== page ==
When your uncle says how he doesn’t approve of homosexuality, tell him that you didn’t approve of him cheating on your Aunt Linda with the pastor’s wife, but his sexual activities are none of your business. Then pause, look around, and say:
“Oops did I say that out loud? Does anyone want some more tea? Not you, uncle Jimmy because it might be too ‘sweet’ for you.”
Pro Tip: Never be afraid to speak out. Your family is more enlightened than you think. Even your nosey-ass aunt Brenda will thank you. Then she’s gonna call the pastor’s wife.
Dos and Don’ts:
- DO bring something no one thought of: When 10 or more black people are together, I always bring aluminum foil. Black people need aluminum foil more than they need civil rights. In addition to my dish, I always bring a bunch of styrofoam, restaurant-style to-go plates. They always come in handy.
- DON’T bring something new: Stick with tradition. Thanksgiving is not the time for new shit. Plus, you’re gonna be sad when your pan of gluten-free Australian cornbread is sitting on the counter untouched until your 12-year-old cousin takes a bite and yells: “Grandma! Tell everyone not to eat this cornbread. It must have rotten milk in it or something. It’s nasty!”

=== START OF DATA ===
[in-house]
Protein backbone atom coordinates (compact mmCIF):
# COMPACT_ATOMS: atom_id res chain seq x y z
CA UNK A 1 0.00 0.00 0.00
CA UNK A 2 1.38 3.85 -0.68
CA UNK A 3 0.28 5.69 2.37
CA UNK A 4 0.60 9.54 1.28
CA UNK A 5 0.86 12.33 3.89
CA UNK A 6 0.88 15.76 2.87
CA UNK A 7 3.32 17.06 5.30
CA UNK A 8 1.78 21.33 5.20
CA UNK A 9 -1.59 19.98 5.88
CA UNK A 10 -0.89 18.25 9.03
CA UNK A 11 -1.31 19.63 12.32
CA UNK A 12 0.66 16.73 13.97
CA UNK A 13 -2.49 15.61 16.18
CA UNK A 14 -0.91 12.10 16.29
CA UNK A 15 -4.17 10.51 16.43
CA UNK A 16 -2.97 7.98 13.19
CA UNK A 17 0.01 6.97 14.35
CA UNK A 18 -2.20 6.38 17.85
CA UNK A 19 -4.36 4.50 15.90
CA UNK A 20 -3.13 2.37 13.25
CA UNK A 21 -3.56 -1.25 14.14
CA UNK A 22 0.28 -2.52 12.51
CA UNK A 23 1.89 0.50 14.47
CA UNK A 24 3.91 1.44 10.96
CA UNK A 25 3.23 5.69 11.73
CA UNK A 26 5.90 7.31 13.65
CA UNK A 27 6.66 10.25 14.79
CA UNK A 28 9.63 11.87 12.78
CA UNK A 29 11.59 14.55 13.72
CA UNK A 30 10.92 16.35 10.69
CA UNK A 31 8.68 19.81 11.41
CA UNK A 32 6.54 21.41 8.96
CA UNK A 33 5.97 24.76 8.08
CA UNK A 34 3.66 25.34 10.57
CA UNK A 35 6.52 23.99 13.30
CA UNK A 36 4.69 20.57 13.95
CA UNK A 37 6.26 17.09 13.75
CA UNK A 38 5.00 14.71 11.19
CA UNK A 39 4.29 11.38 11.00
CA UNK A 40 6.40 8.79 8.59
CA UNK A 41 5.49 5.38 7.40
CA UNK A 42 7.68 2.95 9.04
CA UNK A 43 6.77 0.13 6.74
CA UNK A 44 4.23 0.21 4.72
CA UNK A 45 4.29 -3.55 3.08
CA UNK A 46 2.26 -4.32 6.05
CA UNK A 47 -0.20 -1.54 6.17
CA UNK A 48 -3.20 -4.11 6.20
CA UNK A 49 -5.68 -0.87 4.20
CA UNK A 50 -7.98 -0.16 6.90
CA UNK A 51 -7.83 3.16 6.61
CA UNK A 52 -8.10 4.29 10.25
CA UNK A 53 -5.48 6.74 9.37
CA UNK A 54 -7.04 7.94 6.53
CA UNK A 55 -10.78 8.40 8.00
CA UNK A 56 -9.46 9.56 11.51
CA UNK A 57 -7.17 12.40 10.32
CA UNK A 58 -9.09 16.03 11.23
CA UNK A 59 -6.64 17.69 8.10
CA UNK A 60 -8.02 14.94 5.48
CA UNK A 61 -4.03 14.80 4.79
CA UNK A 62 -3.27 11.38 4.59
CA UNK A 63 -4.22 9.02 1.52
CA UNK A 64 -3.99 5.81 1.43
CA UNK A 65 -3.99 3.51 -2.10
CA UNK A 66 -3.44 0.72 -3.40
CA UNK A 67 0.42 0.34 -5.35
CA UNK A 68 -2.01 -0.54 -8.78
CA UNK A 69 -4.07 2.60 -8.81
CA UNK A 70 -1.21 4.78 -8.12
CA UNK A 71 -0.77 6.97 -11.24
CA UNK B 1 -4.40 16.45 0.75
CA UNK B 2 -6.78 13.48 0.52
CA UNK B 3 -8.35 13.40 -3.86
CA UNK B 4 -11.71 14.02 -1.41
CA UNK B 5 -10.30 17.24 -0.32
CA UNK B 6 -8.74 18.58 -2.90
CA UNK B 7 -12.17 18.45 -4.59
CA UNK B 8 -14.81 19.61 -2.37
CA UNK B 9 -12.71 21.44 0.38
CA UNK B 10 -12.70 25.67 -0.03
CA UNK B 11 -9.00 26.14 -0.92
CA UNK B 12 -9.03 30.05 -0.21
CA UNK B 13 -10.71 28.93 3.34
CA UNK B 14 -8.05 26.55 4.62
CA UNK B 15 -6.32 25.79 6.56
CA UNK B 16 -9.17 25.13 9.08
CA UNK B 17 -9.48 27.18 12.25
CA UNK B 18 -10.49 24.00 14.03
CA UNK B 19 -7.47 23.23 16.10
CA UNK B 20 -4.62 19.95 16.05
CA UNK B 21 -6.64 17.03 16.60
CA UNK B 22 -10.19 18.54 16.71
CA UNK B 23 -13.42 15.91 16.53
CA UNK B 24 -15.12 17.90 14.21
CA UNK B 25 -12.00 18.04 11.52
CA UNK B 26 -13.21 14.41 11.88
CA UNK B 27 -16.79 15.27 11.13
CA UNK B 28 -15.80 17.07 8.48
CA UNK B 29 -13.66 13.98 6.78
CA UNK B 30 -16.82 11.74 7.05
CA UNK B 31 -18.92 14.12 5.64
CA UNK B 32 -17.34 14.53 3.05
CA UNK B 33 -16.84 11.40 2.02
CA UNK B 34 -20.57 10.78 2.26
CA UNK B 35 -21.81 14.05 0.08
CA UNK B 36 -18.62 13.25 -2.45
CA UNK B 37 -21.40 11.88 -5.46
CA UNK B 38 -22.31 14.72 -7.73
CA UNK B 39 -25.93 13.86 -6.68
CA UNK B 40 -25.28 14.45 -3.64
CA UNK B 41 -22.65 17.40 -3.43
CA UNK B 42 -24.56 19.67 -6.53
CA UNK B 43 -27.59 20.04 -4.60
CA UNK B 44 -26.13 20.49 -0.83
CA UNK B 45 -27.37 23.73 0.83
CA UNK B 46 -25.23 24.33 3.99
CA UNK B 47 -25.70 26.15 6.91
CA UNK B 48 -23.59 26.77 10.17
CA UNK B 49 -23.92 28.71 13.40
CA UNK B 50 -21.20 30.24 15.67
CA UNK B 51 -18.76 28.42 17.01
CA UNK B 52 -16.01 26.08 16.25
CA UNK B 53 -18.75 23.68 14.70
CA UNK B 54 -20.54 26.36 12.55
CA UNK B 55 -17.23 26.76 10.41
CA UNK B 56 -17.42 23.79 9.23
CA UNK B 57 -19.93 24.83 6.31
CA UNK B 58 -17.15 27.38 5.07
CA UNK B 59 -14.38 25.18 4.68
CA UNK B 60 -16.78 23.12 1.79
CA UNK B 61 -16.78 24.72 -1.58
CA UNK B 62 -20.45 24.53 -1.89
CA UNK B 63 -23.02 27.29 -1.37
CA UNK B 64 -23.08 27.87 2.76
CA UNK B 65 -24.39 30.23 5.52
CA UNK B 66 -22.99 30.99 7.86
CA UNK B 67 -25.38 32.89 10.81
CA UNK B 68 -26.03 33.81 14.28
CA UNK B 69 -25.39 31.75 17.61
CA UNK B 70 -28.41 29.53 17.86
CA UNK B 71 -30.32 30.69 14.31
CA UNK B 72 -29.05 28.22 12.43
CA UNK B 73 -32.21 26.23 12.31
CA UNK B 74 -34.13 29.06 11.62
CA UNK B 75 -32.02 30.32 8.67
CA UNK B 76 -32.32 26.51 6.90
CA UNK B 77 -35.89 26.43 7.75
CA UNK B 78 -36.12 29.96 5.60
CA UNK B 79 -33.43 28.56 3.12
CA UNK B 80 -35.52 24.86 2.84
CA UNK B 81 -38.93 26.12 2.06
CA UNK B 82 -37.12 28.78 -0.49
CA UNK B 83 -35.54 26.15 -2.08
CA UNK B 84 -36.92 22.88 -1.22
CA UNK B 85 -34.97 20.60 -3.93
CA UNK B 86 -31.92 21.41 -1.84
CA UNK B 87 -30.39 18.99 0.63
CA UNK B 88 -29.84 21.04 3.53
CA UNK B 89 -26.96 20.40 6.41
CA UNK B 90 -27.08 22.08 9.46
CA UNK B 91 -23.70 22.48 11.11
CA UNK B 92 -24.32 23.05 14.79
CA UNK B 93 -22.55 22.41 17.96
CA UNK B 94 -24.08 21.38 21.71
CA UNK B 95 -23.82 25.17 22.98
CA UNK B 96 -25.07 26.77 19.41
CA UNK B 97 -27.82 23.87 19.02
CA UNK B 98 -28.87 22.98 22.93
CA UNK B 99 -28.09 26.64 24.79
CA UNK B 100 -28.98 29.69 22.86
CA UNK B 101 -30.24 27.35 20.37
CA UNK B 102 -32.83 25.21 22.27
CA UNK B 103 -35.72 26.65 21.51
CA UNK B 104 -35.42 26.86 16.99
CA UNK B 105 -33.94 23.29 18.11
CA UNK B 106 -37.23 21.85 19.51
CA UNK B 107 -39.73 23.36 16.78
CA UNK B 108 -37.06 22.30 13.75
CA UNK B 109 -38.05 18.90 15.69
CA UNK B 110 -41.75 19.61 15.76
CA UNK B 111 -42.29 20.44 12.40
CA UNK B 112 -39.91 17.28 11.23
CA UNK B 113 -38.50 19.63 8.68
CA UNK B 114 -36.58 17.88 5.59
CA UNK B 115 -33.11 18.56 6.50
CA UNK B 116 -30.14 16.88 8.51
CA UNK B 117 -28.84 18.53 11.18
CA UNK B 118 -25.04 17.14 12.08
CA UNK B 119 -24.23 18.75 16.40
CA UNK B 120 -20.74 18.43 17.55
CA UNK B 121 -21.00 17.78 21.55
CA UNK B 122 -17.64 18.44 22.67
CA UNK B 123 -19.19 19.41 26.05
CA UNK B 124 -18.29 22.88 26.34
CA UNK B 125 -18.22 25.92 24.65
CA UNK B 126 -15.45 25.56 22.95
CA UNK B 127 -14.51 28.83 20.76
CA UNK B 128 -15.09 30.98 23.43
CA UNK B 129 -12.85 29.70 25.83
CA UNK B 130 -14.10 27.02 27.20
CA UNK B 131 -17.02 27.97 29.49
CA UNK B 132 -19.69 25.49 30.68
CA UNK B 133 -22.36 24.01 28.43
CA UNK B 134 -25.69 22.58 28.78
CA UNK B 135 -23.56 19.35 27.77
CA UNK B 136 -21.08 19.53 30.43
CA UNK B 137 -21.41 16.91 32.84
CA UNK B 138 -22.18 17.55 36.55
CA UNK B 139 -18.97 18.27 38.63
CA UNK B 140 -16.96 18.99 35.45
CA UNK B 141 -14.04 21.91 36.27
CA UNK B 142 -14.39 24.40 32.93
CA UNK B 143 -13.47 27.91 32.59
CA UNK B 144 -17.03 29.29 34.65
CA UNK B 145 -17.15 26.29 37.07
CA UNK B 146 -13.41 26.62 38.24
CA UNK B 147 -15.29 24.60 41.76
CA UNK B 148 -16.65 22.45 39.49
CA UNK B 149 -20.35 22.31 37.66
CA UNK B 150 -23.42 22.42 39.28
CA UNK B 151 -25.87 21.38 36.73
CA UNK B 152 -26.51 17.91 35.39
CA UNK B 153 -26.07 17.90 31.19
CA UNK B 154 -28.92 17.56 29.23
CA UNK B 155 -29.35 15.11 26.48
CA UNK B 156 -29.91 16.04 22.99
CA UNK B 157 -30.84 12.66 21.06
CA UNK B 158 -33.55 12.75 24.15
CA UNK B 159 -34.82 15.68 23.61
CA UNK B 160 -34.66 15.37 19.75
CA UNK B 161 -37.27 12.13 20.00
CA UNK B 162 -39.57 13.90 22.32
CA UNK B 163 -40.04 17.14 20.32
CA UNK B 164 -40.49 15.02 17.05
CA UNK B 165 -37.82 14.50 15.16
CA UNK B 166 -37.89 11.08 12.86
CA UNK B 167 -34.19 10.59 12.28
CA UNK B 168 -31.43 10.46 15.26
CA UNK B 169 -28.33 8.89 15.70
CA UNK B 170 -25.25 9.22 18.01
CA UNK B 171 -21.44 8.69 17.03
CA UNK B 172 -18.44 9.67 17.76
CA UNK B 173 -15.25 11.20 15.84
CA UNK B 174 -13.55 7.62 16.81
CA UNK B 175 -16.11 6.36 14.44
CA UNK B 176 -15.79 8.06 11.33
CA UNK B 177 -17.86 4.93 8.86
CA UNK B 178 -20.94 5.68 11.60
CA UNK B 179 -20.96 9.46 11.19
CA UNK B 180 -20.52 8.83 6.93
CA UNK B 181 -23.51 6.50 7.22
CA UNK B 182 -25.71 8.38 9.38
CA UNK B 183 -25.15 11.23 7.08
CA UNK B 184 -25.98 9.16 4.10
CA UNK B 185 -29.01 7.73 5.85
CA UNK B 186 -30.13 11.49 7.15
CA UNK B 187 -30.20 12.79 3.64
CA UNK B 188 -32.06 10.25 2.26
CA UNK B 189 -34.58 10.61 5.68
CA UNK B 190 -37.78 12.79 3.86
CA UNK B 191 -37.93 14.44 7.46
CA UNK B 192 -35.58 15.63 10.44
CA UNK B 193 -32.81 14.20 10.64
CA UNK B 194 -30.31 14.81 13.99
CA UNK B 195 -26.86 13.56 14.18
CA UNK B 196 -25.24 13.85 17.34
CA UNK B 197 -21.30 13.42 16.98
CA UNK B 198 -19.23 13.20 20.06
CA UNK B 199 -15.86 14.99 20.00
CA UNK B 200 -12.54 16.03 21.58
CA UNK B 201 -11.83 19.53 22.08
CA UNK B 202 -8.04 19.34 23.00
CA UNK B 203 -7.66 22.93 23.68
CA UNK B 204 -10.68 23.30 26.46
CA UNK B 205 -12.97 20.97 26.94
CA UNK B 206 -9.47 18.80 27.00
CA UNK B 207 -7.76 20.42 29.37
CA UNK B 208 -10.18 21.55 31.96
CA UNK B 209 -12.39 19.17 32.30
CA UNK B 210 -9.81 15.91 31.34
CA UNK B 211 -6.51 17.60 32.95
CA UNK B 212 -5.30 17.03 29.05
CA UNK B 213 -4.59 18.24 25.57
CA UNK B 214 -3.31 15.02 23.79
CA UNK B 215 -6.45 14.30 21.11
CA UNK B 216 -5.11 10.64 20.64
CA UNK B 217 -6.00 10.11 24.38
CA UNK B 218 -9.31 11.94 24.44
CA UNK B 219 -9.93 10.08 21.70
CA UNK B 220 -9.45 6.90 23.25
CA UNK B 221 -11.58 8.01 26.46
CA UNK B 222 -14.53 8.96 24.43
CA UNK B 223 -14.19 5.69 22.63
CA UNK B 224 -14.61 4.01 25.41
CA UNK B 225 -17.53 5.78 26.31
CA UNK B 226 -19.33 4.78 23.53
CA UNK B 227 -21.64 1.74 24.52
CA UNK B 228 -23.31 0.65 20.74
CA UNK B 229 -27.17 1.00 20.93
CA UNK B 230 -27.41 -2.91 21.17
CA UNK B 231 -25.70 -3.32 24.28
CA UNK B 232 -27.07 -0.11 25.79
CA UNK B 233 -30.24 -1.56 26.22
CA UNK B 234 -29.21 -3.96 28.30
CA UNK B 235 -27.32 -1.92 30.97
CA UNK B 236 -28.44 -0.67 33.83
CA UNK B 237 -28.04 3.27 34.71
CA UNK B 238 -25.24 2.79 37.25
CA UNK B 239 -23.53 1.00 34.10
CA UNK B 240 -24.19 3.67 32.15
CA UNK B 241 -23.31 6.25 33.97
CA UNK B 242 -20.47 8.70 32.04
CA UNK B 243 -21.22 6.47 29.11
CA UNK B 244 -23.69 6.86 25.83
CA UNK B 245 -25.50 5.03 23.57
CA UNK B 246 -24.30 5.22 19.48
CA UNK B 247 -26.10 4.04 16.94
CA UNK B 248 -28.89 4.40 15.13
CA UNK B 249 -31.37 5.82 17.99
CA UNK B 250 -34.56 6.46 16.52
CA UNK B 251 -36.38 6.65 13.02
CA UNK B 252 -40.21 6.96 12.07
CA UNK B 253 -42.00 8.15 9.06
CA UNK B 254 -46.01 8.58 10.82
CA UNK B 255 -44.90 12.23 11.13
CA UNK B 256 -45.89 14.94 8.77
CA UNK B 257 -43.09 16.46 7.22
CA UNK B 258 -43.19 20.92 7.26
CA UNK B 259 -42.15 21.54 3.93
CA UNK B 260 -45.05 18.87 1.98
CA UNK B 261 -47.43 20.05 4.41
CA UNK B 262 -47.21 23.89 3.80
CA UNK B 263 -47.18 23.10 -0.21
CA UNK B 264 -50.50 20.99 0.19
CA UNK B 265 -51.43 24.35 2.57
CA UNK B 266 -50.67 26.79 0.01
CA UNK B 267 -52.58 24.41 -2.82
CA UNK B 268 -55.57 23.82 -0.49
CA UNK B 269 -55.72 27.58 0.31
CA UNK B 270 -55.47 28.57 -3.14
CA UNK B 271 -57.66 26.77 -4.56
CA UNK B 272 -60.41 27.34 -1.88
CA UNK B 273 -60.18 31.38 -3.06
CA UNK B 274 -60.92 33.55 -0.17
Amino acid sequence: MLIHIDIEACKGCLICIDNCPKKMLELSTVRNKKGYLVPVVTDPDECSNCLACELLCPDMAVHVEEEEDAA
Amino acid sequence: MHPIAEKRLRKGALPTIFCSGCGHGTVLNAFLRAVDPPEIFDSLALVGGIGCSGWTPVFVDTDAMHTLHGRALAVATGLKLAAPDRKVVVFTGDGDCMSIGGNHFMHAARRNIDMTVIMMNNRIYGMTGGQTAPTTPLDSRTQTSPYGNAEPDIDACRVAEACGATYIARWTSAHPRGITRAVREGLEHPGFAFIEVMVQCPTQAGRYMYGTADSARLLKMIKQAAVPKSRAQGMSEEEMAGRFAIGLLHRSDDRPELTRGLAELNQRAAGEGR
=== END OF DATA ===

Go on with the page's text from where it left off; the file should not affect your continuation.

- DON’T try to clean up the Kool-Aid stain with a napkin: You’re gonna spill some on your pants and try to clean it off with a paper towel. Trust me, it won’t come out that way.
- DO try to clean it up, though: Kool-Aid is like red wine, the only thing that can get the stain out is more Kool-Aid. Lemon Kool-Aid gets out red Kool-Aid. Red Kool-Aid gets out Grape. Nothing gets out orange Kool-Aid stains but the blood of Jesus. That’s actually where the song comes from.